Decisions To Be Made


Before it was made public that Jim Hendry had been fired as Chicago Cubs general manager, it was already believed that the Cubs front office had made several decisions to be carried out during the off-season. Now with Hendry gone–though, some media members remain in bed with the former Cubs’ general manager–it would appear that the decisions that were believed to be made regarding the off-season under Hendry’s watch will have to be reconsidered by the next general manager of the Cubs. Among the decisions to be made by the next general manager this off-season will be whether or not to bring back third baseman Aramis Ramirez next season, what to do with Alfonso Soriano, and of course determining whether or not Carlos Zambrano will return to the Cubs. But assuming the next general manager is not as loyal and friendly as Hendry was, the decisions on each player should be an easy one.

Aramis Ramirez

Before anyone knew that Hendry was already fired as Cubs’ general manager, Ramirez and his agent, Paul Kinzer, felt like there was an understanding between them and the Cubs’ third baseman that the veteran would return in 2012. However, it wasn’t known if Hendry had the intention of picking up Ramirez’s $14 million option, or negotiating a new contract. There is no doubt that Ramirez can be a good player when he wants to be. This season being a prime example. Ramirez’s offensive production to begin the season was non-existent as the veteran had a total of two home runs after the first two months of the season. But Ramirez caught fire in June and hasn’t looked back since. On the season, Ramirez is hitting .311/.357/.529/.886 with 24 home runs and 83 RBIs.

With the exception of the first two months of the season, it could be argued that Ramirez has been the top offensive third baseman in all of baseball. Now his $14 million team option looks like a bargain, as some have speculated that Ramirez could earn as much as $40 million this winter. That is great if another team wants to make the mistake by giving Ramirez that much money this off-season. Personally, I have seen this act one too many times before. For whatever reason, Ramirez seems to be at his best when his current team is no longer in contention. Besides, Ramirez will be 34 next season, and given his history with injuries and inconsistent production, I wouldn’t expect the next general manager of the Cubs to give Ramirez a multi-year extension. In addition, it is expected that Ramirez will void the team option in his contract for the 2012 season and test the free agent market this winter.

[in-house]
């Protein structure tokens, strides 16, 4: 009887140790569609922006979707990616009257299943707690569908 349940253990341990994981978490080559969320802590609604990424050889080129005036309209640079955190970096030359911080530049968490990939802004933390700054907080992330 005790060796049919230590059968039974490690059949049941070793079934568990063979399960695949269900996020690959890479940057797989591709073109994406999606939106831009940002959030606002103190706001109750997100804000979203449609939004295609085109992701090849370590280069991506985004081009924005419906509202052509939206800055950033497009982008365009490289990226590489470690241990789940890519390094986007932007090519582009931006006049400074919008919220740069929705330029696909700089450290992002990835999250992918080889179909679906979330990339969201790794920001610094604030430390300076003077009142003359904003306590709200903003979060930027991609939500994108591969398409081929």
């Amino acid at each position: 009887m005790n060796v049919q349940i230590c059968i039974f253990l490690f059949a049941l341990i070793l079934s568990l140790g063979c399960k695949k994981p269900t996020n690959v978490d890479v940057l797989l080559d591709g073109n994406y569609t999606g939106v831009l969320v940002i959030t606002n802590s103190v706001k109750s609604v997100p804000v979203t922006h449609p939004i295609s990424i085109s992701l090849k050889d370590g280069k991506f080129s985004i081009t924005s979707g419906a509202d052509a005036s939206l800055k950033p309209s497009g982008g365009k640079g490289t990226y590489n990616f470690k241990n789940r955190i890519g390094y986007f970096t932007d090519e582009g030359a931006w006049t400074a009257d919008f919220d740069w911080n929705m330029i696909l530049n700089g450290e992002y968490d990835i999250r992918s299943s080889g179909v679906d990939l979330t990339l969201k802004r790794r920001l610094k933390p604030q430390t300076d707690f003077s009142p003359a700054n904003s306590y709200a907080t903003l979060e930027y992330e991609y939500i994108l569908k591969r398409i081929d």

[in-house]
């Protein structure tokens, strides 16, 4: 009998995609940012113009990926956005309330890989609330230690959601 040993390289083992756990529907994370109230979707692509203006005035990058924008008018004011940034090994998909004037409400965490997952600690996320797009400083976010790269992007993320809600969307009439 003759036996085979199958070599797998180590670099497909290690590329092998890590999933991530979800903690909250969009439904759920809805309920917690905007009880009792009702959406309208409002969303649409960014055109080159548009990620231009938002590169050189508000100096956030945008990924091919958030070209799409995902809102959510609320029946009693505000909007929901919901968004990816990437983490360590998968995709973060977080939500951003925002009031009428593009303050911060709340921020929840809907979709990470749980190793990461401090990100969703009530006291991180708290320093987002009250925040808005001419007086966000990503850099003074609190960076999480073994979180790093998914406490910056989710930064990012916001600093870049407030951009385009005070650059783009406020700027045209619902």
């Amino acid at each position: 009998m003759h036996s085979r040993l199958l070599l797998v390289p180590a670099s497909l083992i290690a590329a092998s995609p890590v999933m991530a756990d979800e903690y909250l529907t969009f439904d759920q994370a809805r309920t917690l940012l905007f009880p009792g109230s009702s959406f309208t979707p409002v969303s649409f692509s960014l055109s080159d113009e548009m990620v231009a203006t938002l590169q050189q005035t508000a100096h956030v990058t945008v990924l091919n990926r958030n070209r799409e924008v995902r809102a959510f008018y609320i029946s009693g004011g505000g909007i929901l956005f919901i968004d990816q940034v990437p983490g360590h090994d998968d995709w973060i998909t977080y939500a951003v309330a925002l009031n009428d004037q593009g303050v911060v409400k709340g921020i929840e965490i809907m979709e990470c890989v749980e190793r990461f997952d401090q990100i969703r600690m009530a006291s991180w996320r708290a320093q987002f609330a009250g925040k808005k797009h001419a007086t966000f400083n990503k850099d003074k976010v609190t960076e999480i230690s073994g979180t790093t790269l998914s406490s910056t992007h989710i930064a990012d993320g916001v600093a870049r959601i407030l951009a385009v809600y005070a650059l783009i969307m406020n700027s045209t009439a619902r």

Alfonso Soriano

In recent weeks, it has looked increasingly likely that Alfonso Soriano is currently playing his last season with the Chicago Cubs. The Cubs have been haunted by the eight year, $136 million contract that some believe the Tribune Company forced Hendry to make with Soriano after the 2006 season. While Soriano’s contract did help the Cubs win back-to-back division titles in 2007 and 2008, the left fielder and his contract have been a tremendous burden on the Cubs since 2009. It was believed that the Cubs tried to dump Soriano on any team that would listen last month before the trade deadline, but I am beginning to doubt the sincerity of those reports given Hendry admitted he wasn’t really looking to make any trades considering his status. Nonetheless, it is believed that Tom Ricketts is ready to pull the plug on Soriano, as reports have indicated that the Cubs may release Soriano at some point before next season.

If Ricketts is already determined on ridding the Cubs of Soriano, the next general manager may not have a say in the matter. Then again, I can’t imagine the new general manager would object to such a decision. Though the new general manager may want the chance to trade Soriano, in order to save face and get something in return rather than nothing. Either way, it is looking pretty clear that Soriano’s future with the Cubs is in serious jeopardy.

Carlos Zambrano

To be honest, the only thing that needs to be mentioned about Zambrano  is that Ricketts has already admitted that he has hard time imagining that Zambrano will pitch again for the Cubs. So the likely scenario is that Zambrano will eventually be suspended with pay for the rest of the season, and then he will be consequently traded this off-season by the new general manager. It will be interesting to see how successful the new general manager is in developing a market for Zambrano. Zambrano’s transgressions and poor production has all but diminished his trade value. While it will be difficult, I fully expect the new general manager to trade Zambrano this off-season.

This will certainly be an interesting off-season for the Cubs, but the decisions to be made by the new general manager will change the culture of the entire Cubs organization.